The state Senate has debated banning lobbyist gifts to legislators but hasn’t come to a decision. Senator Dave Schatz (R-Sullivan) said the bill needs work.
“All I suggest is that we lay this bill over for a while and we sit back and have a serious conversation on what we really want to accomplish. Right now we are so far out of whack from what we are really trying to address that I’m not sure where this ends up,” said Schatz.
Senator Jamilah Nasheed (D-St. Louis) said Schatz should offer ways to improve the measure.
“I just don’t think you like the overall bill. I think you want to continue to get gifts. I think you want lobbyists to continue to buy your staff gifts,” said Nasheed.
Schatz replied by saying the bill would only make it harder to see who is giving and receiving gifts. Nasheed disagreed with Schatz’s statement.
Senators have unanimously passed a House ethics bill that would prohibit legislators and statewide elected officials from being paid political consultants while in office. Legislative staff is not included in the bill. It’s on its way back to the House with changes.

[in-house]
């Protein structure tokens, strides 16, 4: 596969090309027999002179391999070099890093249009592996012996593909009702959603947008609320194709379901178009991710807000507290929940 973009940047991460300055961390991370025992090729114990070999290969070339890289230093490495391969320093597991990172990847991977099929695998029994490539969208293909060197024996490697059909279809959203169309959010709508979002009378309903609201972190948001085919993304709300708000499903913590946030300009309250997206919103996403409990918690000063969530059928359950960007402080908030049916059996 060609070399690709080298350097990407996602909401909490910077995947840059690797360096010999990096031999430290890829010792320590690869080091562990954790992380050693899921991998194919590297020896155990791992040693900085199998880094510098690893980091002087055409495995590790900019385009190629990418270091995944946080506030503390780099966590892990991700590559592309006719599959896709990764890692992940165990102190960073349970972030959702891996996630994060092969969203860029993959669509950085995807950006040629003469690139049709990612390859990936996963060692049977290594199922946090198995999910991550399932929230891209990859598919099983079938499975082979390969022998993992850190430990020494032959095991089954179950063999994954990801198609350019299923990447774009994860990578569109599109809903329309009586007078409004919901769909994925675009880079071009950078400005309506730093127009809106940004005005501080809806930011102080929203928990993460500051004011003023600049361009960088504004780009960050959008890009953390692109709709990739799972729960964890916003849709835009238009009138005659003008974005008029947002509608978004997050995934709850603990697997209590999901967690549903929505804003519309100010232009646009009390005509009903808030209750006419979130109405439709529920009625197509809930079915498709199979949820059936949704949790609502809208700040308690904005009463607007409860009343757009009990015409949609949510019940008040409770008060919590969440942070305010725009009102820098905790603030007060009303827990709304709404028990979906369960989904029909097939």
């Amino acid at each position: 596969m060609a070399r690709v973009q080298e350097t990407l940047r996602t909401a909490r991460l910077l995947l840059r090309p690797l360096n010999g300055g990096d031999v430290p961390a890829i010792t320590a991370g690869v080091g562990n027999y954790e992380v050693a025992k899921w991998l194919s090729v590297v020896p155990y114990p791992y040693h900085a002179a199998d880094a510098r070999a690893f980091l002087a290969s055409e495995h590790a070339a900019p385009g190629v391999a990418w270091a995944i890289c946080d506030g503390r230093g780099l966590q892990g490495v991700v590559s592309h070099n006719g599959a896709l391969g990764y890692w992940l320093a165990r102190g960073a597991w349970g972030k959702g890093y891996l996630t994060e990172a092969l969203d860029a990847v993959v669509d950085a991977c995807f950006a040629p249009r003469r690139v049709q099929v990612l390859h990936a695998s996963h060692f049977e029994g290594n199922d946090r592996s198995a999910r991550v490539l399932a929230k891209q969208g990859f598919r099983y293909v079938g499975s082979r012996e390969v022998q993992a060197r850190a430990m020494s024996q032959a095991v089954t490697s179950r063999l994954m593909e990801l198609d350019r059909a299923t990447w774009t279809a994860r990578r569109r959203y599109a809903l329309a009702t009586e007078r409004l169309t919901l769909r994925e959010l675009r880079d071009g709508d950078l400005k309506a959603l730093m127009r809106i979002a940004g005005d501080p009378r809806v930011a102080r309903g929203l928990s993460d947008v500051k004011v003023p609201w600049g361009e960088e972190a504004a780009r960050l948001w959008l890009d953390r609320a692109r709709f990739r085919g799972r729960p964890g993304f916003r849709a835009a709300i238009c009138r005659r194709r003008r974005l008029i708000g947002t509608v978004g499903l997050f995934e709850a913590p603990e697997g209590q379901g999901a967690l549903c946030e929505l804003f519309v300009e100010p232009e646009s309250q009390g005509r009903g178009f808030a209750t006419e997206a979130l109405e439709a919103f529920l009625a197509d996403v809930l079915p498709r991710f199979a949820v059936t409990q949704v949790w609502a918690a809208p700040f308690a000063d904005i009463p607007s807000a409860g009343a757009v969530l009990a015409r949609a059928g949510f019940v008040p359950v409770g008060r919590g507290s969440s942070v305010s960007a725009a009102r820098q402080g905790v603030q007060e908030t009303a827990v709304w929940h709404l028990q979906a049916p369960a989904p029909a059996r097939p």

Last week, the Missouri Senate rejected a House ethics proposal that would keep lawmakers and elected officials from becoming lobbyists one year after the end of a term. Senators voted instead to make officials wait only until the end of a term to cross over.
After a scandalous 2015 in the Missouri legislature, leaders in both chambers have said passing ethics proposals is a priority this session. Former House Speaker John Diehl, Jr. resigned after admitting to exchanging sexually-suggestive texts with a college intern and two college interns also accused former senator Paul LeVota of sexual harassment.
House Speaker Todd Richardson asked Representative Don Gosen to resign last week, though the reason for his resignation has not been made public beyond saying it involved “personal” issues.